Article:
The devastating consequences of impact events arose in the 1980s when the mass extinction event associated with the end of the dinosaurs was linked to the Chicxulub impact event. Understanding the frequency and environmental effects of impact events became essential in assessing the impact hazard. Fortunately for life on Earth, as seen in the image below, the occurrence of large size impactors that can cause large-scale extinction events are rare, on the order of hundreds of millions of years.

Taken from magazine Elements on Impacts (download here). This figure displays the population of near-Earth objects (left axis) or impact frequency (right axis) versus projectile size (bottom axis) or impact energy (top axis), compared to the discovered near earth objects (NEOs) as of January 2009. The graded colour scheme shows the corresponding type of damage expected if NEOs of a given size were to impact the Earth’s surface.


While the Cretaceous–Paleogene (K–Pg) boundary extinction event is the only impact event connected to a mass extinction event, understanding the frequency of NEOs colliding with the Earth is important in gauging the likelihood of an impact event affecting society. 2013 Chelyabinsk meteor, a ~20 m asteroid that caused significant damage to Russian city with the same name, demonstrates the need to understand affect impacts have on the environment.

Beyond the deformation of the target rock and formation of an impact structure, the entry of an impactor can cause significant damage through its atmospheric penetration, earthquakes, tsunamis, ejecta, dust, and the releasing of greenhouse gases. If an impact event was to take place over a large city the sonic boom produced alone would shatter windows and rock building as was seen in the Chelyabinsk incident. The damage, caused by earthquakes, ejecta and dust, is dependent on the size of the impactor. As the impact energy is dependent on the size of the impactor, the extent of the area that would be affected by a catastrophic earthquake, for example, will also depend on the amount of energy released. For large impactors, areas kilometers away from the ground zero could experience tremors and consequently damage to surface structures. This is also an important factor in the production of dust and ejecta, as the extent and amount of ejecta produced will ultimately depend on the size of the event. In the case of the K–Pg event, the climatic effect of launching a thick dust layer into the atmosphere is thought to have significantly cooled the Earth.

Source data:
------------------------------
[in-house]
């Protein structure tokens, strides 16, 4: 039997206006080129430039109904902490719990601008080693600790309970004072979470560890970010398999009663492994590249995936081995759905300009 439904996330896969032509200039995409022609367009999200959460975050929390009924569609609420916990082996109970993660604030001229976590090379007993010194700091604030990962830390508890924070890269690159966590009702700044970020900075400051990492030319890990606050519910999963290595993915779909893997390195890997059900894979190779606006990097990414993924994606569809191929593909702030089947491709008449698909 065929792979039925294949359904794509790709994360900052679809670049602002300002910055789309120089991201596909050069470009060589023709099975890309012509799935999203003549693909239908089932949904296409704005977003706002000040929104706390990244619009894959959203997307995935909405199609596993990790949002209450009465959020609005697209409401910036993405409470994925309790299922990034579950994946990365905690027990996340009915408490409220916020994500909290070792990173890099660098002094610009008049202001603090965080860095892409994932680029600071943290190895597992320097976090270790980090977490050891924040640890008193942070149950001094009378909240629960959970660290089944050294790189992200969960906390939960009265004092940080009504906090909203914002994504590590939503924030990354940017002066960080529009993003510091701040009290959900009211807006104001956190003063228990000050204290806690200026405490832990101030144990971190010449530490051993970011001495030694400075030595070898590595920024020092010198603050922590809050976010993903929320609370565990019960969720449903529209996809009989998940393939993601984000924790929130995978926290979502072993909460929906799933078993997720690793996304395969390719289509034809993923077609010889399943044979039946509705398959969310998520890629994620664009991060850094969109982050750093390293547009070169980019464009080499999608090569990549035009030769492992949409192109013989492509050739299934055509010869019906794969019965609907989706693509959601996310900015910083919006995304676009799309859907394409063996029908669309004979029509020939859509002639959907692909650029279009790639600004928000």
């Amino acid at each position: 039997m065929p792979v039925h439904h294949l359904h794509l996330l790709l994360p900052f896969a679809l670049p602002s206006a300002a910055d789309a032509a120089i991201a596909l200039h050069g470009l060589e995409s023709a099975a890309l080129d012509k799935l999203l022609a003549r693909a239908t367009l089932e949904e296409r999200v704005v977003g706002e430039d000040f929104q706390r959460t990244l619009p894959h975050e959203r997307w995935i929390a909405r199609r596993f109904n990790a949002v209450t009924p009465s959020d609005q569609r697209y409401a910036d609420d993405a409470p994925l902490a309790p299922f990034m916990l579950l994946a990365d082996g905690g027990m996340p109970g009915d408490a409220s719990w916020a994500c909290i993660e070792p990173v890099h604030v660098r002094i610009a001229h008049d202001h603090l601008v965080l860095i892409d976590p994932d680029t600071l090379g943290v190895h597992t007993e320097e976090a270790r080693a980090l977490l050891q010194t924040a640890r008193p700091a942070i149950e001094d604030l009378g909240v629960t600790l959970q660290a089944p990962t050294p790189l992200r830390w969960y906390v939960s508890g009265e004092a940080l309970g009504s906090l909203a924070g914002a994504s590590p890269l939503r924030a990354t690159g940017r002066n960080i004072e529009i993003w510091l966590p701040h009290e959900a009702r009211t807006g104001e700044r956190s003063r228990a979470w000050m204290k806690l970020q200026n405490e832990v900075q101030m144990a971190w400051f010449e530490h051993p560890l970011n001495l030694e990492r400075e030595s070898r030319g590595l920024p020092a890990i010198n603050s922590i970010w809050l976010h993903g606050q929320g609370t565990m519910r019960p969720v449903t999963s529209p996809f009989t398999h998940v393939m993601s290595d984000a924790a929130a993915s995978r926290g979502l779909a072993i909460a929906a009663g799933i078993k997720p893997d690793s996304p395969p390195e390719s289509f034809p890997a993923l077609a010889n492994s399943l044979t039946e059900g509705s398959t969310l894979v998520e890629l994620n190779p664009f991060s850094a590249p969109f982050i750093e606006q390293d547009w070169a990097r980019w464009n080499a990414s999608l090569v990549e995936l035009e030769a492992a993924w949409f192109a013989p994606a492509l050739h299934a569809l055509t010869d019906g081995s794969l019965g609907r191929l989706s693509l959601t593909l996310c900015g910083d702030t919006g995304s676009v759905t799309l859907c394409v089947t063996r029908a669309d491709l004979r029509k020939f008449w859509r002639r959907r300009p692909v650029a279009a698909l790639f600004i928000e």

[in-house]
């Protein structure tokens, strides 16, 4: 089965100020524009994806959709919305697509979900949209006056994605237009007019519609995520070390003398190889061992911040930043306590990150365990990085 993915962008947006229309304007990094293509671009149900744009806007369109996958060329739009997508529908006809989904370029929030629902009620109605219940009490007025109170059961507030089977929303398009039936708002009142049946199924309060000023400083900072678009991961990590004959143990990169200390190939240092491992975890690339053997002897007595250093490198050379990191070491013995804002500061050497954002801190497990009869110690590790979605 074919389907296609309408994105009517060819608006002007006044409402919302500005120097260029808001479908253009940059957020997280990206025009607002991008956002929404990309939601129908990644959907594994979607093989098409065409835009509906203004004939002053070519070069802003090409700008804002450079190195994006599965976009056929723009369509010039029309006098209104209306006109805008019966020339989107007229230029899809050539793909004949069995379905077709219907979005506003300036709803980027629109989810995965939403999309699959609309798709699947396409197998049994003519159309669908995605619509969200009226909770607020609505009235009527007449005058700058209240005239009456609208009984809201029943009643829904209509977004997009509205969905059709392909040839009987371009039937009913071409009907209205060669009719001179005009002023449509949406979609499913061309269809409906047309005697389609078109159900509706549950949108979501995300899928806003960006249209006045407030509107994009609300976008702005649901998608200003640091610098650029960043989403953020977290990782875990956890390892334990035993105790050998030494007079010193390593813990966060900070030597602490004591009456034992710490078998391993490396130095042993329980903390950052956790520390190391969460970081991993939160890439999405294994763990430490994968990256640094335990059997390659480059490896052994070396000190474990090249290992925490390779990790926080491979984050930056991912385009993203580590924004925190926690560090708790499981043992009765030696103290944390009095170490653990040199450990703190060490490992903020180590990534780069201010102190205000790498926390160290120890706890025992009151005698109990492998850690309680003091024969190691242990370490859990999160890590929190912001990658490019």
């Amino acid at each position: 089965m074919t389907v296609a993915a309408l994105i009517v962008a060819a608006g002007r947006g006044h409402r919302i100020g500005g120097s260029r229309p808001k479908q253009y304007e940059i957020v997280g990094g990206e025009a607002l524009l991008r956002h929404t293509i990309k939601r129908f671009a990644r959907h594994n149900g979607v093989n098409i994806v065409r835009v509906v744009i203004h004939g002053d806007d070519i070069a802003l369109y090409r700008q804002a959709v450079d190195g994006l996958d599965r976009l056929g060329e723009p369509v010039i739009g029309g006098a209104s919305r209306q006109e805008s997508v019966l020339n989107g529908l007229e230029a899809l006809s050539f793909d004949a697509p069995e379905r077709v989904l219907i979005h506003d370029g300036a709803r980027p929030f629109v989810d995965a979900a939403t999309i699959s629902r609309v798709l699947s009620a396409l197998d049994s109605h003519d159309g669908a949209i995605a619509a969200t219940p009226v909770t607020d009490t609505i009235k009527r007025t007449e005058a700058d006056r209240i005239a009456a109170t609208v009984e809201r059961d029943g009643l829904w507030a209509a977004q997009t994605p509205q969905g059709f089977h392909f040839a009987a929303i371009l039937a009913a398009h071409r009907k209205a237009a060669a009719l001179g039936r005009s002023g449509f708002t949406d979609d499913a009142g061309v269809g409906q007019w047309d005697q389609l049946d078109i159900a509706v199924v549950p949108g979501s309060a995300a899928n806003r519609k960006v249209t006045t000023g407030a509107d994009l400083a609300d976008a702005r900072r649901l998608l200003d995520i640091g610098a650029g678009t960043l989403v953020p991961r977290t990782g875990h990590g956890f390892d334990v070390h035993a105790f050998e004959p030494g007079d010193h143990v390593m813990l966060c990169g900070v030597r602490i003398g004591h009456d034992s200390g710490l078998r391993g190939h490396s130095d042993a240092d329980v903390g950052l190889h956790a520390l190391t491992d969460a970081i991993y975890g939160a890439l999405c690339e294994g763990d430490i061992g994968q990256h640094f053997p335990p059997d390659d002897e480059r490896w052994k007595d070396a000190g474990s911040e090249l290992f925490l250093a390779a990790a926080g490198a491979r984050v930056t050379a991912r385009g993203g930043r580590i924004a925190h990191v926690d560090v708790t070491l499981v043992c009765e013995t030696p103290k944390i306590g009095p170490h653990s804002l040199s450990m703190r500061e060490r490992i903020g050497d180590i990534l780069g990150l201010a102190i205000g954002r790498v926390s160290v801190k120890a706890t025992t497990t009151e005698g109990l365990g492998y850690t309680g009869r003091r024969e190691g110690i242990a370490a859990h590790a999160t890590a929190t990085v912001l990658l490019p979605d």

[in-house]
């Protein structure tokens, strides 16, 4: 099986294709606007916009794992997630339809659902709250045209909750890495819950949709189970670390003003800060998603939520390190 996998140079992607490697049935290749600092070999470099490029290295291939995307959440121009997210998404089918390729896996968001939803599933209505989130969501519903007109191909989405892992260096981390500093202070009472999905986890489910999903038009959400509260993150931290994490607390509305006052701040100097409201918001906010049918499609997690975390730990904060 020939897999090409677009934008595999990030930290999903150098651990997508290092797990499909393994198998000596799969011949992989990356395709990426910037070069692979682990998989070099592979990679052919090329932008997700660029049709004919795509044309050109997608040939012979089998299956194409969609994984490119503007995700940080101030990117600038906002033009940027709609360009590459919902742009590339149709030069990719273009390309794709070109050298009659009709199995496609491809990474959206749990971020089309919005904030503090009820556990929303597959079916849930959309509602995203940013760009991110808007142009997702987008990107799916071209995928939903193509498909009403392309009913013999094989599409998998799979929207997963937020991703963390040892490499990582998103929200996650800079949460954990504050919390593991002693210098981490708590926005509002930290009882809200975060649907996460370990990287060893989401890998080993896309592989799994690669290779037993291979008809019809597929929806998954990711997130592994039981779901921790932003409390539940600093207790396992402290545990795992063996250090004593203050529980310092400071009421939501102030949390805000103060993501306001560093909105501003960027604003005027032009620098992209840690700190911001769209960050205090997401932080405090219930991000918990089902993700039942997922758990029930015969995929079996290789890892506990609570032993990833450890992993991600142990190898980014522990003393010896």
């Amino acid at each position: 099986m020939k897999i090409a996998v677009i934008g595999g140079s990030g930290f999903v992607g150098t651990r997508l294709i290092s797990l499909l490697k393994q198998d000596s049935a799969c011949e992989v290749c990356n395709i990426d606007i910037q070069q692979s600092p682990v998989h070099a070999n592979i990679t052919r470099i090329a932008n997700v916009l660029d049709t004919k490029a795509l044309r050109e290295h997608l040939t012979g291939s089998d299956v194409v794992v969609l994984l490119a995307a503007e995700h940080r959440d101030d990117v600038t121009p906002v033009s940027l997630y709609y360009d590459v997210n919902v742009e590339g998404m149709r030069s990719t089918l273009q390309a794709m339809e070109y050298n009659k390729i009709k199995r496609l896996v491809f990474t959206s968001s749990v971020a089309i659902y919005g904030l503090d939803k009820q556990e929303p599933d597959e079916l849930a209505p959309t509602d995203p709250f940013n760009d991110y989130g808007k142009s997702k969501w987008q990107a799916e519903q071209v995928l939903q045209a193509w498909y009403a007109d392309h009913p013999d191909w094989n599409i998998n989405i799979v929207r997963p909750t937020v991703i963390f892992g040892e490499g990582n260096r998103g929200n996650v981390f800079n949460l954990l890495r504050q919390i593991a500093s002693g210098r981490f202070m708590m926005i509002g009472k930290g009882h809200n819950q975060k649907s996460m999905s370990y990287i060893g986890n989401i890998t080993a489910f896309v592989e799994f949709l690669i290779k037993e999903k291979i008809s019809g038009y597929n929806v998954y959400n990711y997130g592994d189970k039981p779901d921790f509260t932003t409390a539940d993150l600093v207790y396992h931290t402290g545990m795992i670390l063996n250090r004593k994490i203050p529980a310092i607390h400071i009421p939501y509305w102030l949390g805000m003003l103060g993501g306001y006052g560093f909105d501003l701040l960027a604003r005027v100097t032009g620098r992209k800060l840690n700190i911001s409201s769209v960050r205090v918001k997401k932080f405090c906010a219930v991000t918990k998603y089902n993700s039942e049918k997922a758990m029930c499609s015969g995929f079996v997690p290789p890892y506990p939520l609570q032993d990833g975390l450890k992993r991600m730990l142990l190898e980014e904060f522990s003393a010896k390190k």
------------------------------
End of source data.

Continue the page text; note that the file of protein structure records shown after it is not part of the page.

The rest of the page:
The production of ejecta and dust, along with the generation of greenhouse gases and tsunamis, is also strongly dependent on the target the impactor hits. For examples, if an impactor strikes a marine setting not only will it produce tsunamis, but it will cause large amounts of water to evaporate and be ejected into the upper atmosphere as water vapour. The water will then ionize in the upper atmosphere and produce compounds that readily destroy the ozone layer that protects the surface from harmful UV rays. If the target rock is rich in rocks that have carbonate phases, then the impact will cause the release of significant carbon dioxide and is able to significantly alter the concentration of greenhouse gases in the atmosphere eventually leading to climate change.

Due to the hazard of impact events, scientists continue to study the impact cratering process, the trajectory of NEOs and their potential threat. Fortunately for us, a K–Pg like event is unlikely to happen anytime soon, but the potential of events that could significantly damage cities is still possible and must be studied to better prepare us for such events.